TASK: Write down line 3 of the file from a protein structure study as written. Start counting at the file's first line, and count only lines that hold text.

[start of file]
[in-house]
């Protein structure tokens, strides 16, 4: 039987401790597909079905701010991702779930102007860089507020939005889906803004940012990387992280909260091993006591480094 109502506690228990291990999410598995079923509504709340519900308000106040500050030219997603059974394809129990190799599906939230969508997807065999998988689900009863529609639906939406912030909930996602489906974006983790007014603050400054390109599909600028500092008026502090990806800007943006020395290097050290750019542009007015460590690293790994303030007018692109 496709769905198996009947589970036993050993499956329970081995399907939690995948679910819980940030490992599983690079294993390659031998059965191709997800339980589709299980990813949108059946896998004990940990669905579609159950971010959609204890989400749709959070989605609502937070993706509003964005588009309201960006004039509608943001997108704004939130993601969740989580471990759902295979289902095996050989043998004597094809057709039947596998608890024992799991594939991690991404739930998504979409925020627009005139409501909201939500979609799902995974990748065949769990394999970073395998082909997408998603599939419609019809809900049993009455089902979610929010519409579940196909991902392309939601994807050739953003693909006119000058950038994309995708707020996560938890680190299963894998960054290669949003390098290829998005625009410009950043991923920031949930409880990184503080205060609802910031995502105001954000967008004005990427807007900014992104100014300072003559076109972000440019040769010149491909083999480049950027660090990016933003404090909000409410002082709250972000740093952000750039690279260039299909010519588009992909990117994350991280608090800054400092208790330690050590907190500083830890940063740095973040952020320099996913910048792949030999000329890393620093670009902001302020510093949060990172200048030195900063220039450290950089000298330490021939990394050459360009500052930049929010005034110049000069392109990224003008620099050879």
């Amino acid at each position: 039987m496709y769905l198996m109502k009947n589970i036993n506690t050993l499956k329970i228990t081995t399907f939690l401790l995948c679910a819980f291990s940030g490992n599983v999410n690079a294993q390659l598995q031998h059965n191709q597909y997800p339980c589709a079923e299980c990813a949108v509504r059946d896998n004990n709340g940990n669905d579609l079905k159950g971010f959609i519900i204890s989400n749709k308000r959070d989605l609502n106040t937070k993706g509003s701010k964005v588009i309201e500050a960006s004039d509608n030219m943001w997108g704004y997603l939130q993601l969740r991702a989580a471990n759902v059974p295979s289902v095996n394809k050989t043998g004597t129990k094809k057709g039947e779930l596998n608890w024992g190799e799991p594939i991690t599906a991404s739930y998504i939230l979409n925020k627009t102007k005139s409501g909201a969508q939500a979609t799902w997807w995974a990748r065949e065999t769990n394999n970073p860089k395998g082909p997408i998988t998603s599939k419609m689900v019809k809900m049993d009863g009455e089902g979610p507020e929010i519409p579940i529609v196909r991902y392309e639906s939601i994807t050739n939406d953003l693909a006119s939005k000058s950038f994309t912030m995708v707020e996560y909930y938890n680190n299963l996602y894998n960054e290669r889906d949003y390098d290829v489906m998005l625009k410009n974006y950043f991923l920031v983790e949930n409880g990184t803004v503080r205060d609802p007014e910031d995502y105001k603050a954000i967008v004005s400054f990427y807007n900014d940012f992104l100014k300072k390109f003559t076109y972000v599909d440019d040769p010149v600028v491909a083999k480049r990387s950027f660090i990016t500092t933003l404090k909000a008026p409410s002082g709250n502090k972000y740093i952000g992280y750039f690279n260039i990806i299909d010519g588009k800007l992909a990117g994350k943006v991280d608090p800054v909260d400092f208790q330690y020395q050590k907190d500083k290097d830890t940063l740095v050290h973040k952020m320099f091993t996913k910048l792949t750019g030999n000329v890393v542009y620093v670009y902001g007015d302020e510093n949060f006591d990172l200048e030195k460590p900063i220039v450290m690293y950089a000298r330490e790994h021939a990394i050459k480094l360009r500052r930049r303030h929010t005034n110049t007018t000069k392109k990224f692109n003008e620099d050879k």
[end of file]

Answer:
């Amino acid at each position: 039987m496709y769905l198996m109502k009947n589970i036993n506690t050993l499956k329970i228990t081995t399907f939690l401790l995948c679910a819980f291990s940030g490992n599983v999410n690079a294993q390659l598995q031998h059965n191709q597909y997800p339980c589709a079923e299980c990813a949108v509504r059946d896998n004990n709340g940990n669905d579609l079905k159950g971010f959609i519900i204890s989400n749709k308000r959070d989605l609502n106040t937070k993706g509003s701010k964005v588009i309201e500050a960006s004039d509608n030219m943001w997108g704004y997603l939130q993601l969740r991702a989580a471990n759902v059974p295979s289902v095996n394809k050989t043998g004597t129990k094809k057709g039947e779930l596998n608890w024992g190799e799991p594939i991690t599906a991404s739930y998504i939230l979409n925020k627009t102007k005139s409501g909201a969508q939500a979609t799902w997807w995974a990748r065949e065999t769990n394999n970073p860089k395998g082909p997408i998988t998603s599939k419609m689900v019809k809900m049993d009863g009455e089902g979610p507020e929010i519409p579940i529609v196909r991902y392309e639906s939601i994807t050739n939406d953003l693909a006119s939005k000058s950038f994309t912030m995708v707020e996560y909930y938890n680190n299963l996602y894998n960054e290669r889906d949003y390098d290829v489906m998005l625009k410009n974006y950043f991923l920031v983790e949930n409880g990184t803004v503080r205060d609802p007014e910031d995502y105001k603050a954000i967008v004005s400054f990427y807007n900014d940012f992104l100014k300072k390109f003559t076109y972000v599909d440019d040769p010149v600028v491909a083999k480049r990387s950027f660090i990016t500092t933003l404090k909000a008026p409410s002082g709250n502090k972000y740093i952000g992280y750039f690279n260039i990806i299909d010519g588009k800007l992909a990117g994350k943006v991280d608090p800054v909260d400092f208790q330690y020395q050590k907190d500083k290097d830890t940063l740095v050290h973040k952020m320099f091993t996913k910048l792949t750019g030999n000329v890393v542009y620093v670009y902001g007015d302020e510093n949060f006591d990172l200048e030195k460590p900063i220039v450290m690293y950089a000298r330490e790994h021939a990394i050459k480094l360009r500052r930049r303030h929010t005034n110049t007018t000069k392109k990224f692109n003008e620099d050879k």